You’re a lawyer by day and an amateur software developer by night. As the job market becomes more competitive, starting work after your regular 9-to-5 job ends has steadily become more common. Many full-time workers now look for alternative ways to explore personal passions and generate a second income.
However, working a second or third job can quickly become complicated—and even illegal—if it begins to impact your primary work. This is particularly true for individuals who devote time to side projects that directly or indirectly compete with their primary employer’s product or service. Before accepting a side job or starting a personal business venture, make sure that your state laws and company employment policies won’t land you into legal trouble or the HR office.
Daylighting versus Moonlighting
Moonlighting describes the practice of devoting time to second jobs or other activities outside standard business hours. The U.S. Department of Labor estimates that anywhere between 7 and 8 million Americans—roughly five percent of full-time workers—work more than one job while employed at a company. In addition, most company policies consider both compensated and uncompensated activities as moonlighting or outside employment.
For some employers, employees are allowed to work a second job as long as they devote 100 percent of their focus toward their job responsibilities while on duty. Nevertheless, some employees risk reprimand or worse when they take business calls or work on outside business projects during company business hours.
Whereas moonlighting indicates jobs conducted after normal business hours, “daylighting” is the term used for individuals who perform the majority of their second job while at their primary place of employment. Daylighting is a source of annoyance and angst for employers as they strive to boost employee productivity while eliminating redundancies and operating costs in an increasingly competitive marketplace.
Contractual Employment Obligations
To protect the company from risk, some employers exercise authority to prevent employees from engaging in business activities outside their regular work hours. Three factors determine if an employer can dictate your ability to take a second job:
- Your employment contract
- Your state’s employment laws
- Your job position or responsibilities
If you’re thinking about starting an outside business or working for another employer in a similar industry, examine your employment contract closely. Find out if your employment contract contains an expressed (explicit) or implied (implicit) agreement against working second jobs. If your employer has an expressed moonlighting policy, then you face violating your work contract by taking a second job.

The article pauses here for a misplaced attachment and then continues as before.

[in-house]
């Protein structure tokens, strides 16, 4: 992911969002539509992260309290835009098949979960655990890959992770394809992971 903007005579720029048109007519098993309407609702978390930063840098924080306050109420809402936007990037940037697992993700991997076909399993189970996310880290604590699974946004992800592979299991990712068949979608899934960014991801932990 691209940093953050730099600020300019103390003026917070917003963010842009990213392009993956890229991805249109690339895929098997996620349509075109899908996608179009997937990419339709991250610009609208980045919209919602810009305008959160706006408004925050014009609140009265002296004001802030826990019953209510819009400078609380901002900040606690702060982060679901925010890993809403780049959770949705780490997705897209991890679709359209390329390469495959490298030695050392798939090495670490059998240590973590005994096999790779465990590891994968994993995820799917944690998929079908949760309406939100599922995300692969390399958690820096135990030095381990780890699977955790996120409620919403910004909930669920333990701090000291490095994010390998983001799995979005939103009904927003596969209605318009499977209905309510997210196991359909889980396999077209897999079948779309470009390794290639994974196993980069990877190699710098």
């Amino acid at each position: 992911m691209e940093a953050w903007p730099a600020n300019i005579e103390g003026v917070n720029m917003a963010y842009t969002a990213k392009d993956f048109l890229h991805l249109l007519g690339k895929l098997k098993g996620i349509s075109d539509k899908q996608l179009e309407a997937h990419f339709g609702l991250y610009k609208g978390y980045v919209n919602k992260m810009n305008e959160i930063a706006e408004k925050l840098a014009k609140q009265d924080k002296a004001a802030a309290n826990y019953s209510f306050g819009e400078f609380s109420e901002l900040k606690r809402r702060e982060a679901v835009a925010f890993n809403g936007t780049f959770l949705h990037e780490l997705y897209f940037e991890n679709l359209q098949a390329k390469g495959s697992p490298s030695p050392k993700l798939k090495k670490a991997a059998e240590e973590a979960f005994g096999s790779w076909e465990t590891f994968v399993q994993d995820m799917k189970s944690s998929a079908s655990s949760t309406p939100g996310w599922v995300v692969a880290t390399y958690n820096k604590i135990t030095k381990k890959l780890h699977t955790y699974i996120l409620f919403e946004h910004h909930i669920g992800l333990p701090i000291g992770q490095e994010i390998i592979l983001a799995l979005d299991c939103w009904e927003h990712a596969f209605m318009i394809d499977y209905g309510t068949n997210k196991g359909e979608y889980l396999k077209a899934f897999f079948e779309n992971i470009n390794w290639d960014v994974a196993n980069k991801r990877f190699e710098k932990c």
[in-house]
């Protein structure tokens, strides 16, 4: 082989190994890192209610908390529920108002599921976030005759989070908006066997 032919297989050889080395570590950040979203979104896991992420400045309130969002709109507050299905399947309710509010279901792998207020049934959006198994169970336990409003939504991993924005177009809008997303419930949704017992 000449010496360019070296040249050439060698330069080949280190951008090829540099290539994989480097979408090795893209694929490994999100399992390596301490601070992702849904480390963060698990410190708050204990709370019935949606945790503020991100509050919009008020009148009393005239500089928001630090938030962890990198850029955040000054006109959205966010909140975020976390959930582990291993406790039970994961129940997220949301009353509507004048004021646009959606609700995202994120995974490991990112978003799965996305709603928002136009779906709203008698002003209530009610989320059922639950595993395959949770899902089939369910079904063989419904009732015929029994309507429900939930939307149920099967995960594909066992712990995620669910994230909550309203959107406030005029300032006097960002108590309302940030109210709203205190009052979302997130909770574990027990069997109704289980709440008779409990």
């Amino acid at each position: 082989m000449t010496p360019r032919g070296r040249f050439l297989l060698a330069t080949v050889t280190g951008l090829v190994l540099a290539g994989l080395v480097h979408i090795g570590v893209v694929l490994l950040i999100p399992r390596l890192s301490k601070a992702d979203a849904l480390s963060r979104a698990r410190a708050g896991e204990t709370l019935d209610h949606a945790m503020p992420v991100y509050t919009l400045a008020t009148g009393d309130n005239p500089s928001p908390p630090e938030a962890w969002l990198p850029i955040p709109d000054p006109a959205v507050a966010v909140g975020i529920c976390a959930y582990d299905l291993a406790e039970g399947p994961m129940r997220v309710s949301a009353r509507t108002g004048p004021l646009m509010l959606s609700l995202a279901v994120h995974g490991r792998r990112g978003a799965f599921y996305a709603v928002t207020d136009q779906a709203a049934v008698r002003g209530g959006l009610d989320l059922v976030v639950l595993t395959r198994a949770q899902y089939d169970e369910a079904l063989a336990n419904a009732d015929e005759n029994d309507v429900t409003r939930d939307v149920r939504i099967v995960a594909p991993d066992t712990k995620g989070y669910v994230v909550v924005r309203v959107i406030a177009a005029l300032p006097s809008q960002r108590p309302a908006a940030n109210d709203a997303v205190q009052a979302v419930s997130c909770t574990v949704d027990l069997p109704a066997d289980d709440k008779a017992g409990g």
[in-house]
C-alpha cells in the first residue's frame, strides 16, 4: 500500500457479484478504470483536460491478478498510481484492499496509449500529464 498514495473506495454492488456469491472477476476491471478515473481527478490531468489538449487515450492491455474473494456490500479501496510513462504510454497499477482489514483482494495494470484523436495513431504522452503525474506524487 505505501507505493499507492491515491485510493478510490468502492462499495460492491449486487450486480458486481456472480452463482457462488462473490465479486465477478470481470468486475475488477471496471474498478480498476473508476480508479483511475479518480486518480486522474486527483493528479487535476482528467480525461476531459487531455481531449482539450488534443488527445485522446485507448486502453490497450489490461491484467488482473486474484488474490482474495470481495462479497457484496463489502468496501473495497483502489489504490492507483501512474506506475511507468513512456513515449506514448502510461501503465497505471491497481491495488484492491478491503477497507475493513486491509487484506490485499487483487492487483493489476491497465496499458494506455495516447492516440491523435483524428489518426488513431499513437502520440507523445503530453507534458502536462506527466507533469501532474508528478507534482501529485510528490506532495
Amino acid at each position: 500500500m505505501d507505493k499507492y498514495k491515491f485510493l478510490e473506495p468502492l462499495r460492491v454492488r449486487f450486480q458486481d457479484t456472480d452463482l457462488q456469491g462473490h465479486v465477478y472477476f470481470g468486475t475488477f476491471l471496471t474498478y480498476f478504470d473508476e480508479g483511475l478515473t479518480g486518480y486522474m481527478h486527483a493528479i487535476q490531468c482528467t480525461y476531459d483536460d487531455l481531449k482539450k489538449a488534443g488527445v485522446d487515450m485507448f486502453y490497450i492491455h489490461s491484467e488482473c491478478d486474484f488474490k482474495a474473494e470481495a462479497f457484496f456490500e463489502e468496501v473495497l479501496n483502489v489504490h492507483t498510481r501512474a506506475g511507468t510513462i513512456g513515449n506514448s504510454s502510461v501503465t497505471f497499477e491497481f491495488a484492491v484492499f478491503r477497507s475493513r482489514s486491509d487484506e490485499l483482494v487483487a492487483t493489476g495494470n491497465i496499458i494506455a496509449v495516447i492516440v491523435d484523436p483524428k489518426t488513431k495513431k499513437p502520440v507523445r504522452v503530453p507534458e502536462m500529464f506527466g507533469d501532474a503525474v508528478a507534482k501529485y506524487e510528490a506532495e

Moreover, in explicit contracts, the employment terms around moonlighting are not necessarily contained in one document. The language can pull from a variety of company sources, including:
- Job advertisements
- Formal instructions listed on notice boards
- Office manuals
- Pay slips, which state the amount of money you have earned and the amount of tax or insurance taken out of your paycheck
On the other hand, implicit contracts contain terms that have not been specifically agreed upon between you and your employer. Instead, these terms are implicit as soon as you begin your employment.
Furthermore, an implicit employment contract may depend on the “custom and practice” of your position or the company. For example, if other employees in the company work second jobs outside the firm, then you should be given the same right as custom and practice of the company.
Your employer should explain either verbally or in writing whether you’re permitted to take a second job outside of regular business hours and if you’re legally obligated to tell your boss. Keep in mind that public employees in government and civil-servant roles may be subject to certain federal laws and agency regulations depending on their role and classification.
Some employers may require employees to disclose their moonlighting practices if they’re working second jobs similar to their employer’s line of business. One of the ways companies protect themselves against existing or former employees sharing trade secrets, intellectual property or other confidential company knowledge with competitors is by requiring them to sign a non-compete agreement. A non-compete clause prevents existing and former employees from working for competitors within a certain region or during a specified period of time after leaving the company.
Discussing Your Second Job with Your Employer
For any professional relationship to thrive and succeed, both parties need to be transparent in their dealings. Speak to your supervisor informally or schedule a meeting with your HR manager if your employment contract is unclear on whether you can work a second job outside your 9-to-5 hours. Being honest with your boss, as well as ensuring that your second job does not interfere with your primary career, can help you succeed regardless if you decide to pursue one or more professions simultaneously.